Tideway Tales: Coastal Connections

Image above: Chiswick lifeboat, photographed from Chiswick Bridge

Guest blog

By David Clarke

What do these places have in common with Chiswick?

Aldeburgh, Atlantic College, Brighton, Dover, Dungeness, Eastbourne, Gorleston, Hastings, Humber, Littlehampton, Littlestone, Margate, Mumbles, Newhaven, Poole, Portsmouth, Selsey, Shoreham, Southwold, Walmer, Walton, Weymouth, Whitstable.

Many of the ten full time and 70 volunteers at  Chiswick RNLI lifeboat station are, or have been, on the crew at lifeboat stations in these coastal towns. In between 12 hour shifts in Chiswick some of our crew who volunteer on the coast have been involved in harrowing rescues of desperate people at risk of drowning while endeavoring to cross the English Channel.

Following some criticisms of this life-saving work in national and social media The RNLI’s chief executive, Mark Dowie issued a statement:

Image above: RNLI’s chief executive, Mark Dowie 

‘I could not be prouder of our amazing volunteer lifeboat crews, who launch to the aid of anyone who is in trouble in or around the water and needs our help. We have done this since the RNLI was founded in 1824 and this will always be our ethos.

‘Every year, our lifeboat crews and lifeguards rescue around 30,000 people. We do not judge a casualty on what circumstances have found them in trouble. Our crews are tasked by HM Coastguard in the UK and the Irish Coast Guard in Ireland to rescue anyone who is at risk of drowning. They go home after a shout secure in the knowledge that without their help, the person they rescued may not have been able to be reunited with their own family. That is why they do what they do.

‘These same principles apply to our lifesaving work in the Channel. We do not judge those we rescue – where we believe there is a risk to life at sea, we will always launch in response to a call from HM Coastguard. We want to be absolutely clear that we are incredibly proud of the work our volunteer lifeboat crews do to rescue vulnerable people in distress.

‘When our lifeboats launch, we operate under International Maritime Law, which states we are permitted and indeed obligated to enter all waters regardless of territories for search and rescue purposes. And when it comes to rescuing those people attempting to cross the Channel, we do not question why they got into trouble, who they are or where they come from. All we need to know is that they need our help.

‘Our crews do what they do because they believe that anyone can drown, but no one should. They believe in and remain focused on our core purpose, along with every member of the RNLI, to save lives at sea.’

Image above: Chiswick RNLI rescue training; photograph AlexTrylski

Crews proud of the work they do

The picture postcard image of lifeboat stations in coastal fishing villages with a small group of dedicated volunteers operating independently is far from reality. Crew often join another station when their day job moves. When the RNLI launched Chiswick Lifeboat station in 2002 the ten full time crew and the initial group of volunteers were recruited from around the country, including many stations on the English Channel.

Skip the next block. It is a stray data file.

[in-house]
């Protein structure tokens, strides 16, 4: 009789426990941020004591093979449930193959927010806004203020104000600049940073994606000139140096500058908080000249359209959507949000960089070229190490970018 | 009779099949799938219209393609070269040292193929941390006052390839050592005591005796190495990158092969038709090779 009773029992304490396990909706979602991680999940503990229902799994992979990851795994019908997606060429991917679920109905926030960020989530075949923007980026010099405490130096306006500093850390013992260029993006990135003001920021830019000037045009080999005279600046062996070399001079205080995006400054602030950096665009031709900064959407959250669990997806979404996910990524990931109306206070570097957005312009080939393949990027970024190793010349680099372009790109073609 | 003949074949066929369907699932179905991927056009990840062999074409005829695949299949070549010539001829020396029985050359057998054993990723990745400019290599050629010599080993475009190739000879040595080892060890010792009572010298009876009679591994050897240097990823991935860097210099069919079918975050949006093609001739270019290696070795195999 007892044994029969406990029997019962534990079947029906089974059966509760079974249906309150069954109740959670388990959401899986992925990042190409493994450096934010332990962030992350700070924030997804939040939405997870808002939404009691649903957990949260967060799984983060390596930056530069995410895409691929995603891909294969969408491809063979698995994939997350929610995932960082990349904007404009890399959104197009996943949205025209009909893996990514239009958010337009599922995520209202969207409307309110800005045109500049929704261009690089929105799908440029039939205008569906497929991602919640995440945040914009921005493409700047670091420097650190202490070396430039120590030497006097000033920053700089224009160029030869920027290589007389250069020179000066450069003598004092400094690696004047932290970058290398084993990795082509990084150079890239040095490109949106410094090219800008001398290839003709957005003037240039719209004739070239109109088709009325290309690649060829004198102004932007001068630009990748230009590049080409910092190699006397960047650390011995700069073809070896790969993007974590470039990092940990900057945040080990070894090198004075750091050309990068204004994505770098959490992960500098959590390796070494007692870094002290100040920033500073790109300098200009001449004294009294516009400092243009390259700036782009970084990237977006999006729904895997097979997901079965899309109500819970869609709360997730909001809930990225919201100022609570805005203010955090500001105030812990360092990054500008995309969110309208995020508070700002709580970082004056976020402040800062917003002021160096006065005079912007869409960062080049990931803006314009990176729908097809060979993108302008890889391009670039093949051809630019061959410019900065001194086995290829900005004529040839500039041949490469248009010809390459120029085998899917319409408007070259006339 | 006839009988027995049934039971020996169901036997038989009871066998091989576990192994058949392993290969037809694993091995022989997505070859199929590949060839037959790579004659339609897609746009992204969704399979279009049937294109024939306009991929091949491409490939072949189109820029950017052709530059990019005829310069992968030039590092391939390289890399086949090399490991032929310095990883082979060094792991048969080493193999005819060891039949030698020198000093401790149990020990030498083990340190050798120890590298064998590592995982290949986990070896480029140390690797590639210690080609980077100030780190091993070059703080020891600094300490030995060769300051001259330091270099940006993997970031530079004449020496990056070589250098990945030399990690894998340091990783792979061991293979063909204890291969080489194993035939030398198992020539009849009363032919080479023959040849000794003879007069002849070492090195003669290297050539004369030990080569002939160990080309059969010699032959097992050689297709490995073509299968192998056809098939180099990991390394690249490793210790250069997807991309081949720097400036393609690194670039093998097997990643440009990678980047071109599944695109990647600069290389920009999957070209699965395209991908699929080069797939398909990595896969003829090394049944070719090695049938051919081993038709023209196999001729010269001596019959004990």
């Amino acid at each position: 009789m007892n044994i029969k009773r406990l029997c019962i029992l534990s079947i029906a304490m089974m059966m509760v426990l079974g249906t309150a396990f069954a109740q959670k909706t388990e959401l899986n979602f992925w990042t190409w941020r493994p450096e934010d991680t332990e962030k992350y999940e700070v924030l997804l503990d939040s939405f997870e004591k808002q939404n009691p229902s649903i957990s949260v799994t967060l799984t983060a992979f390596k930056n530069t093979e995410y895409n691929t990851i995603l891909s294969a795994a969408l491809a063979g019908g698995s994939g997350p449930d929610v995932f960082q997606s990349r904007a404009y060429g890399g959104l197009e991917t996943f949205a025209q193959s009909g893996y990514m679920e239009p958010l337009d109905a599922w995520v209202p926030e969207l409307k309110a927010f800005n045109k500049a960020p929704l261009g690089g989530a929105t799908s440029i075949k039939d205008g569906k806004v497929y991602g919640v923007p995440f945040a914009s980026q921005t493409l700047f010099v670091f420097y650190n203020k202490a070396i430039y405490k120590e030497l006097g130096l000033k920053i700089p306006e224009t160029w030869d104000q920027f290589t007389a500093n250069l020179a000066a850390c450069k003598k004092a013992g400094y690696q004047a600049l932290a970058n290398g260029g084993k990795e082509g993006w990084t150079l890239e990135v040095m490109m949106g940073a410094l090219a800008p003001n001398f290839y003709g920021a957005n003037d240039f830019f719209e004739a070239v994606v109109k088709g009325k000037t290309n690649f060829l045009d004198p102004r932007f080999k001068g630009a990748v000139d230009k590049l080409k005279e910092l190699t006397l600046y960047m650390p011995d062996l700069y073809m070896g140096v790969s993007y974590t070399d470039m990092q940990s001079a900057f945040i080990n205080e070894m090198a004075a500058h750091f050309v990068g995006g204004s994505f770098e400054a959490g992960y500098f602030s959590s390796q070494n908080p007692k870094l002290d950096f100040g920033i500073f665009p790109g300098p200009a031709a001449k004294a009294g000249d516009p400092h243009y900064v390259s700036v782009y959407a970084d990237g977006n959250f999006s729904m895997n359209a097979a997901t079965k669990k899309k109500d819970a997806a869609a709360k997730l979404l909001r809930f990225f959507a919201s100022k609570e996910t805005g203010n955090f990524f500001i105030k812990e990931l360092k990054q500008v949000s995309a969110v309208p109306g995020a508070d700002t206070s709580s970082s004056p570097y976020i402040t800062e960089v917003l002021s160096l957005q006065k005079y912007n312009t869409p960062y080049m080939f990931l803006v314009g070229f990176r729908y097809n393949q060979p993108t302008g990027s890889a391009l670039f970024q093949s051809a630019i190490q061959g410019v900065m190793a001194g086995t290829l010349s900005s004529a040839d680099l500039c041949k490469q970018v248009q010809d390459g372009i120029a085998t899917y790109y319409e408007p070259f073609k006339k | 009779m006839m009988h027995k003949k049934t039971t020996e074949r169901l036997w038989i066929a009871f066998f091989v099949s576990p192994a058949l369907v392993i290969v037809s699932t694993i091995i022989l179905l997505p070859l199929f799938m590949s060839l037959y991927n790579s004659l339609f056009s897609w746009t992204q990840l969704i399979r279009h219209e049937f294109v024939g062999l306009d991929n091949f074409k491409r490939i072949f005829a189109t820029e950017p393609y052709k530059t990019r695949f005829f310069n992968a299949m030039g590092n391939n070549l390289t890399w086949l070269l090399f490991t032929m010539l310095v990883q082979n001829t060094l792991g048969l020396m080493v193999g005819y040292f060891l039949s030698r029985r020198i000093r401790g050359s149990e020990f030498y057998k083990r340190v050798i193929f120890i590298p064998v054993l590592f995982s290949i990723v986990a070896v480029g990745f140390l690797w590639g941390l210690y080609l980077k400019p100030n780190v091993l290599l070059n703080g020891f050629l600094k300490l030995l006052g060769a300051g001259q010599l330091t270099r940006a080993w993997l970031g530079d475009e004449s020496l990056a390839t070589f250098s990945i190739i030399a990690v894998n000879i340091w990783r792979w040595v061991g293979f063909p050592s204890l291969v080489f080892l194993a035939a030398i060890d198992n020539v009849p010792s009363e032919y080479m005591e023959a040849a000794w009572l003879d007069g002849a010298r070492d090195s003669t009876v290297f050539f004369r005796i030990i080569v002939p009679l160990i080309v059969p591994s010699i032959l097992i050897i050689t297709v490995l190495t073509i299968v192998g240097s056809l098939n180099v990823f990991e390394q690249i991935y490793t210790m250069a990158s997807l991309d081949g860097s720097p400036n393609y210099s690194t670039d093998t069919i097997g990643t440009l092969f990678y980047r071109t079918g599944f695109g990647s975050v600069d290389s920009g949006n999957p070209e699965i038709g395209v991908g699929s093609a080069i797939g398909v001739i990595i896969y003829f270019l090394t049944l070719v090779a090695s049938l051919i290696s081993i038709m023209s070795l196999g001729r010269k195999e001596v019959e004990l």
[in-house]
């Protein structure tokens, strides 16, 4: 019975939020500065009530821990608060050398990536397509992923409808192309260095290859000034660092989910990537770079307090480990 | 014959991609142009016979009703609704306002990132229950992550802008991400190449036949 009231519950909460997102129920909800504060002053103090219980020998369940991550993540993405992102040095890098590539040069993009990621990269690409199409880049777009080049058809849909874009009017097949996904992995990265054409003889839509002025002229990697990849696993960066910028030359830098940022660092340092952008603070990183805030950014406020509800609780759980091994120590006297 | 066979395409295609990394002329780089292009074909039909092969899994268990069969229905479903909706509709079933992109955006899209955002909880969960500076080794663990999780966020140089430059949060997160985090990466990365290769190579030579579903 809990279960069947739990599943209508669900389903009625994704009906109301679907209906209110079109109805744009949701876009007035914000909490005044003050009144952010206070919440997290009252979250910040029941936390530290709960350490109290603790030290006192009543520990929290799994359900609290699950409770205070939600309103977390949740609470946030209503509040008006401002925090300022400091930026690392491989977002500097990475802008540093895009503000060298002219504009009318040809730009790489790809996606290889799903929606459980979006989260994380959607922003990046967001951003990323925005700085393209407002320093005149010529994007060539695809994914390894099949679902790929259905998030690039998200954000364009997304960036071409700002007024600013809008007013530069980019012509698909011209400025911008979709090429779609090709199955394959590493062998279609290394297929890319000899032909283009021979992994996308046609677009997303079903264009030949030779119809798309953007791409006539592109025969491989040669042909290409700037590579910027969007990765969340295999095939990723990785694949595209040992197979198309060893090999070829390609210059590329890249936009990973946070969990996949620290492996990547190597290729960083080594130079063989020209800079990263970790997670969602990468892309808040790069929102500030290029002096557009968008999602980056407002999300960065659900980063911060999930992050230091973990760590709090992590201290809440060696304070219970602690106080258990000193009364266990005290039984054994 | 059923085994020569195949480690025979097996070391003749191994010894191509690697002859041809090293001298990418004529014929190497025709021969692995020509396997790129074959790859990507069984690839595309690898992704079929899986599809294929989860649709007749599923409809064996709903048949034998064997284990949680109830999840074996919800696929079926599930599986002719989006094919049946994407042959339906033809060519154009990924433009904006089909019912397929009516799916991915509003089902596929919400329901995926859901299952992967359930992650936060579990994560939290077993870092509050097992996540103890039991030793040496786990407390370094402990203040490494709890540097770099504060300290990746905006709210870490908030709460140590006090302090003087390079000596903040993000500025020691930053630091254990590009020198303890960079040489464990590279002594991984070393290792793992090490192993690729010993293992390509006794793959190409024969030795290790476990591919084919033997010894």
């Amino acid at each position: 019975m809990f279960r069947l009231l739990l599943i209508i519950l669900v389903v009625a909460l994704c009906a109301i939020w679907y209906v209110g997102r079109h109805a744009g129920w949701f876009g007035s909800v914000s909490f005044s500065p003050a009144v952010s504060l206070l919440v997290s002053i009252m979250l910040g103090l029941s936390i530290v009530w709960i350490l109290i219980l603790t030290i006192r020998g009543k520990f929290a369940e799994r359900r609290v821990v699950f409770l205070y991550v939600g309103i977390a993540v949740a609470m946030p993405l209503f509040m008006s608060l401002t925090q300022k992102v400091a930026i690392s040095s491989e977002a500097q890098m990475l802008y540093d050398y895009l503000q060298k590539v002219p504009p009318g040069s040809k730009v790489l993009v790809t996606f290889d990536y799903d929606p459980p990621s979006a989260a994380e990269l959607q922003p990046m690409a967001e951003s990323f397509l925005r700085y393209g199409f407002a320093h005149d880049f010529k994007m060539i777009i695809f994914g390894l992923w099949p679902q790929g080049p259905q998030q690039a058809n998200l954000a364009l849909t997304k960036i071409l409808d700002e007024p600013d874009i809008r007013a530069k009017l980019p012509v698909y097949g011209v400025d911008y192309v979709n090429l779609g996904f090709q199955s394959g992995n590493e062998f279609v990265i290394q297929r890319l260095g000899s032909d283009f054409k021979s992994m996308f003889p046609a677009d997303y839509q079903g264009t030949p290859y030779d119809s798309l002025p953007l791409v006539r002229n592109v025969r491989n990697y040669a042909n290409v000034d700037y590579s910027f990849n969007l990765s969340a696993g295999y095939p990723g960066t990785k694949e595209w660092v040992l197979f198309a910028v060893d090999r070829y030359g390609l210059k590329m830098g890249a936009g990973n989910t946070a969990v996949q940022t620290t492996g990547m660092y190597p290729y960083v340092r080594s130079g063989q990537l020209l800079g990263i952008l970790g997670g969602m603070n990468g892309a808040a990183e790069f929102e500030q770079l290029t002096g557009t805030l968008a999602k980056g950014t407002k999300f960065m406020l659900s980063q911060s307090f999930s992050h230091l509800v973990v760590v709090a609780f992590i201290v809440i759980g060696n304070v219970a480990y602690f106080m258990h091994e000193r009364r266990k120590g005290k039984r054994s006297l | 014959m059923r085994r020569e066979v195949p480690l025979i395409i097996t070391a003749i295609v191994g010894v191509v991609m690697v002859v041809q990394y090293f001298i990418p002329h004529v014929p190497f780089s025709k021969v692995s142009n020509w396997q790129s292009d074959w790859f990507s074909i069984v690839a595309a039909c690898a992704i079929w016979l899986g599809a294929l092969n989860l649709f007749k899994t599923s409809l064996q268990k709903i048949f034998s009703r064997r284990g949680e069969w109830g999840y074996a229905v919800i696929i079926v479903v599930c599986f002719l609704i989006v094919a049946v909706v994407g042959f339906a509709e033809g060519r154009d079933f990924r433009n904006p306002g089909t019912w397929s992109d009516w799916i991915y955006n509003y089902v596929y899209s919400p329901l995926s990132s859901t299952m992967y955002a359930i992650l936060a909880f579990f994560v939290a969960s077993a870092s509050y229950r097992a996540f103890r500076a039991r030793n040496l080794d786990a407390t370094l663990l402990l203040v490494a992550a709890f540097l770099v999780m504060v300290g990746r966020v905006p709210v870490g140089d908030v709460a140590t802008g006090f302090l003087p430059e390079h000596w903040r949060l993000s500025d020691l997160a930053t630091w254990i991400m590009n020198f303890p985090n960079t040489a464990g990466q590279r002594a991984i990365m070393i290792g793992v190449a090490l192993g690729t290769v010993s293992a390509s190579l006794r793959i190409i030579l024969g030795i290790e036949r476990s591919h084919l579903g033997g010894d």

Lifeboat crew from all over the UK and Ireland mix with each other while training together at the Lifeboat College in Poole. Just as useful as the formal instruction and assessments are the informal interactions where crews get to understand the different challenges faced around the country. When on shift at Chiswick we are often visited by RNLI crews from other stations and exchange tales of our rescues; the most memorable was from four wonderful characters from Courtmacsherry in Ireland who make an annual tour of RNLI lifeboat stations.

Image: Chiswick lifeboat station manager Wayne Bellamy 

Chiswick lifeboat station manager Wayne Bellamy commented:

‘All lifeboat crew are proud of all the lifesaving work done by their fellow RNLI volunteers around the country. At Chiswick we have heard first hand from some of our team of the challenging rescues they have been involved in, maintaining the RNLI’s 197 year old humanitarian ethos of saving those in trouble at sea, however they got into difficulties’

‘I have been a rescuer for 35 years, seeing over 5,000 incidents where lives were at risk. There have been occasions where some have questioned the validity of these taskings, if we should rescue drunks, people attempting suicide or those who were not properly prepared and did not respect the water.

‘Never have I witnessed any crew question the legitimacy of saving any person, it is an ethos at the heart of everything we stand for. The Titanic disaster resulted in the creation of the SOLAS (Safety Of Lives At Sea) convention which still stands today, and most of those who lost their lives that night in 1912 were people migrating.’

RNLI lifeboat station is the second busiest in the UK and Ireland. Since the RNLI search and rescue service on the Thames started in 2002, Chiswick Lifeboat has attended over 3,900 incidents and rescued over 1,750 people. The RNLI is entirely funded by public donations. If you would like to donate, please follow this link:

Chiswick RNLI Lifesavers

David Clarke is the volunteer Press Officer for Chiswick RNLI, himself a former Lifeboat Crew member.

Read more stories on The Chiswick Calendar

See also: Tideway Tales: James Anthony makes a career change from journalist to Lifeboatman

See also: A new recruit enjoys her first day out with the RNLI

See all the latest stories: Chiswick Calendar News & Features

Support The Chiswick Calendar

The Chiswick Calendar CIC is a community resource. Please support us by buying us the equivalent of a monthly cup of coffee (or more, if you insist). Click here to support us.

We publish a weekly newsletter and update the website with local news and information daily. We are editorially independent.

To subscribe to the weekly newsletter, go here.